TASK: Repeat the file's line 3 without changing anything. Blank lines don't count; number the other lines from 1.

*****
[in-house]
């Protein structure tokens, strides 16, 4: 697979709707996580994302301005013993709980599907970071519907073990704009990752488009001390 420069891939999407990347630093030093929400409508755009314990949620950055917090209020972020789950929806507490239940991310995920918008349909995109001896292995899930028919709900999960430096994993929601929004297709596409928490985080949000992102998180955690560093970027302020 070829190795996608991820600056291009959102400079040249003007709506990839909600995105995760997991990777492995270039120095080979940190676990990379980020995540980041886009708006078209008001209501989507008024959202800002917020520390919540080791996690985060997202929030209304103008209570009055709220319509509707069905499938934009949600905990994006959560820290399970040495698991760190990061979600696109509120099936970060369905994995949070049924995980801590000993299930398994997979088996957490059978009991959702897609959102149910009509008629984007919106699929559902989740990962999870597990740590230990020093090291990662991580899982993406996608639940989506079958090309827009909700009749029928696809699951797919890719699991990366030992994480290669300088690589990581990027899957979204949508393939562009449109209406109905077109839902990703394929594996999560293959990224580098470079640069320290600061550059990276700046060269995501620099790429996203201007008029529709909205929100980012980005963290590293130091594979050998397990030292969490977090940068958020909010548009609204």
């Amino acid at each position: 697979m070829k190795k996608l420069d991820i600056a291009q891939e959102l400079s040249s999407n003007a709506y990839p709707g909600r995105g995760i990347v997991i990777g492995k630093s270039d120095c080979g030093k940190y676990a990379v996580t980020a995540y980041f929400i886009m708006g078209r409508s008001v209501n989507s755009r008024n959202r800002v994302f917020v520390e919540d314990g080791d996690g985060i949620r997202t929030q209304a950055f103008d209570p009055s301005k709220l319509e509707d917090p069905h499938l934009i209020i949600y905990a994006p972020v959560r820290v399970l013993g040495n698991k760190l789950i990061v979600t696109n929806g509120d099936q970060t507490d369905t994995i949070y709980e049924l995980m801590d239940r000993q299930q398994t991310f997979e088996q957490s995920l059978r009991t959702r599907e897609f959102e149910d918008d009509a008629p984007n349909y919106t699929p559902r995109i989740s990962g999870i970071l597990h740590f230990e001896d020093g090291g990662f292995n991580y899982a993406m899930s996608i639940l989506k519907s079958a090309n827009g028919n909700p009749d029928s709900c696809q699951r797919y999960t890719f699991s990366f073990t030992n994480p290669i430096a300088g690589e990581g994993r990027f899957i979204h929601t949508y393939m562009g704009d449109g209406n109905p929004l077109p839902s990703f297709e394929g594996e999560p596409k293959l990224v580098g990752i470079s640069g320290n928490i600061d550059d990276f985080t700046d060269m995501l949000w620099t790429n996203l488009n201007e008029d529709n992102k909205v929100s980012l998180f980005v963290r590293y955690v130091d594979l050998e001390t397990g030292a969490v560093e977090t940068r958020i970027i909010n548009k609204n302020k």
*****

């Amino acid at each position: 697979m070829k190795k996608l420069d991820i600056a291009q891939e959102l400079s040249s999407n003007a709506y990839p709707g909600r995105g995760i990347v997991i990777g492995k630093s270039d120095c080979g030093k940190y676990a990379v996580t980020a995540y980041f929400i886009m708006g078209r409508s008001v209501n989507s755009r008024n959202r800002v994302f917020v520390e919540d314990g080791d996690g985060i949620r997202t929030q209304a950055f103008d209570p009055s301005k709220l319509e509707d917090p069905h499938l934009i209020i949600y905990a994006p972020v959560r820290v399970l013993g040495n698991k760190l789950i990061v979600t696109n929806g509120d099936q970060t507490d369905t994995i949070y709980e049924l995980m801590d239940r000993q299930q398994t991310f997979e088996q957490s995920l059978r009991t959702r599907e897609f959102e149910d918008d009509a008629p984007n349909y919106t699929p559902r995109i989740s990962g999870i970071l597990h740590f230990e001896d020093g090291g990662f292995n991580y899982a993406m899930s996608i639940l989506k519907s079958a090309n827009g028919n909700p009749d029928s709900c696809q699951r797919y999960t890719f699991s990366f073990t030992n994480p290669i430096a300088g690589e990581g994993r990027f899957i979204h929601t949508y393939m562009g704009d449109g209406n109905p929004l077109p839902s990703f297709e394929g594996e999560p596409k293959l990224v580098g990752i470079s640069g320290n928490i600061d550059d990276f985080t700046d060269m995501l949000w620099t790429n996203l488009n201007e008029d529709n992102k909205v929100s980012l998180f980005v963290r590293y955690v130091d594979l050998e001390t397990g030292a969490v560093e977090t940068r958020i970027i909010n548009k609204n302020k």